I had to change the way I felt about myself and the way I felt about others simultaneously.
I think there are a lot of reasons why this is true. First, we all have internal conversations; we’ve all got lots of voices in our heads. And those voices usually represent real people. So self-care is almost like taking care of a whole bunch of people anyway.
Also, I just think it’s easier to learn to “be kind” than it is to learn to “be kind to others” or to “be kind to myself.” It’s easier to live out kindness as a principle to be applied to everyone.
I wonder, too, if we all just project so much that it’s impossible to end up treating others any differently than we treat ourselves.
OK, so why did I bother to write this?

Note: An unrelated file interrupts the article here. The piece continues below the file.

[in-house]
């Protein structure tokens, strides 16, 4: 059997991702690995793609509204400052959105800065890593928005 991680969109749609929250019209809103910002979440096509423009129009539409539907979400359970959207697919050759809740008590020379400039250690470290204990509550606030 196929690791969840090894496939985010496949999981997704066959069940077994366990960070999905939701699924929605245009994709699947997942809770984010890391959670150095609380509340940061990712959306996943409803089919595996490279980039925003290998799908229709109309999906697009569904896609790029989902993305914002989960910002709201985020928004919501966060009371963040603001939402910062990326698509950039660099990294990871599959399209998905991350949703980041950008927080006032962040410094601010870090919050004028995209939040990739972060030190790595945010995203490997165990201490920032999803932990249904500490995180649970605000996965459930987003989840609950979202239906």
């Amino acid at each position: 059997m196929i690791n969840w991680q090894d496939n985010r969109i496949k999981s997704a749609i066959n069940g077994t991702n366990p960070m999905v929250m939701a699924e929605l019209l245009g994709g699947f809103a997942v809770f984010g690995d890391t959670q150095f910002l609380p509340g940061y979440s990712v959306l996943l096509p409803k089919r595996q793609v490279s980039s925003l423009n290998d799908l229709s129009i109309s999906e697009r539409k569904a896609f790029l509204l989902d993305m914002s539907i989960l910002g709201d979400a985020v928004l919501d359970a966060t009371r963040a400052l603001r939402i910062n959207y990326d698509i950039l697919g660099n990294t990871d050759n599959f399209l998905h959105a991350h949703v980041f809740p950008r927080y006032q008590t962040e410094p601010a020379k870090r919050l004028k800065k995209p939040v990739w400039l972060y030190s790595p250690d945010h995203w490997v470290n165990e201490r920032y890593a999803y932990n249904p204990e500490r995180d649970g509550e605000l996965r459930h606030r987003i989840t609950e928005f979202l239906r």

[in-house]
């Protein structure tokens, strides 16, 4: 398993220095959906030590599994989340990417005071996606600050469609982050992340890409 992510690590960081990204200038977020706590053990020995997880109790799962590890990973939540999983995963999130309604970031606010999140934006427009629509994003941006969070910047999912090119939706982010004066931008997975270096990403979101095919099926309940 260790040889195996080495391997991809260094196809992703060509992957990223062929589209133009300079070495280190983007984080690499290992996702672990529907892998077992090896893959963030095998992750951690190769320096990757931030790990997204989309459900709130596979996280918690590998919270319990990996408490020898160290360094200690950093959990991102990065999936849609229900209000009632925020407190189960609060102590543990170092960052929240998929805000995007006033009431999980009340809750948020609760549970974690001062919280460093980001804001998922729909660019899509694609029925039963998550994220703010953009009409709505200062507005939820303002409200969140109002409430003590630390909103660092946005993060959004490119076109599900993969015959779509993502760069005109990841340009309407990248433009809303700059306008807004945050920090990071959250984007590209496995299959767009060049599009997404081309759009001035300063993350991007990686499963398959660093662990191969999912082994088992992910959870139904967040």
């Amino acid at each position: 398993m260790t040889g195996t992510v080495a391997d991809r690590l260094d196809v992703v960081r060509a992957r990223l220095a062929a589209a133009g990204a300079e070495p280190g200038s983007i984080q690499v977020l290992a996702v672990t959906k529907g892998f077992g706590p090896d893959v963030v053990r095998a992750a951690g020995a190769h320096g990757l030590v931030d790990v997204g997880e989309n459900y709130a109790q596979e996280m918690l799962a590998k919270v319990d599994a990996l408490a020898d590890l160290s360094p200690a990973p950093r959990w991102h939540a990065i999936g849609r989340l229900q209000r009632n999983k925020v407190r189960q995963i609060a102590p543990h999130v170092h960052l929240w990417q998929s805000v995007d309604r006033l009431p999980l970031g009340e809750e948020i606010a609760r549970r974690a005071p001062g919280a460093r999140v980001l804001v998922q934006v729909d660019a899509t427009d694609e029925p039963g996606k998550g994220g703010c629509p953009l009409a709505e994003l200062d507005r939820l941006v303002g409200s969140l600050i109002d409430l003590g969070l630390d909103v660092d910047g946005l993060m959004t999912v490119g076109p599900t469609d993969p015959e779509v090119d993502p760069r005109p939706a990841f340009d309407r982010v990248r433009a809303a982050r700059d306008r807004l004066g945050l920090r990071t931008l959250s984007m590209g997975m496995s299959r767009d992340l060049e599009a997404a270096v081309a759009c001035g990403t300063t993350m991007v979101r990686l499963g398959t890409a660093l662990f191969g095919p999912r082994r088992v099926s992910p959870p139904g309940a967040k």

One of my friends who is into personal empowerment likes to discuss self-talk like this: “You’d never say to a stranger the negative things you say to yourself.” And if you write down your negative self-talk, you’ll see that that’s true. You wouldn’t say to a stranger the things you think about yourself.
It’s a nice sentiment. It’s technically true. But it’s fundamentally false. You’d never say out loud the things you say to yourself, sure. There are a lot of things you’d never say out loud. But you do say them in your head. You think the same negative things about other people that you think about yourself.
If you want to change how you feel about yourself, you have to simultaneously change how you feel about others. And that means you have to change how you think. About everyone.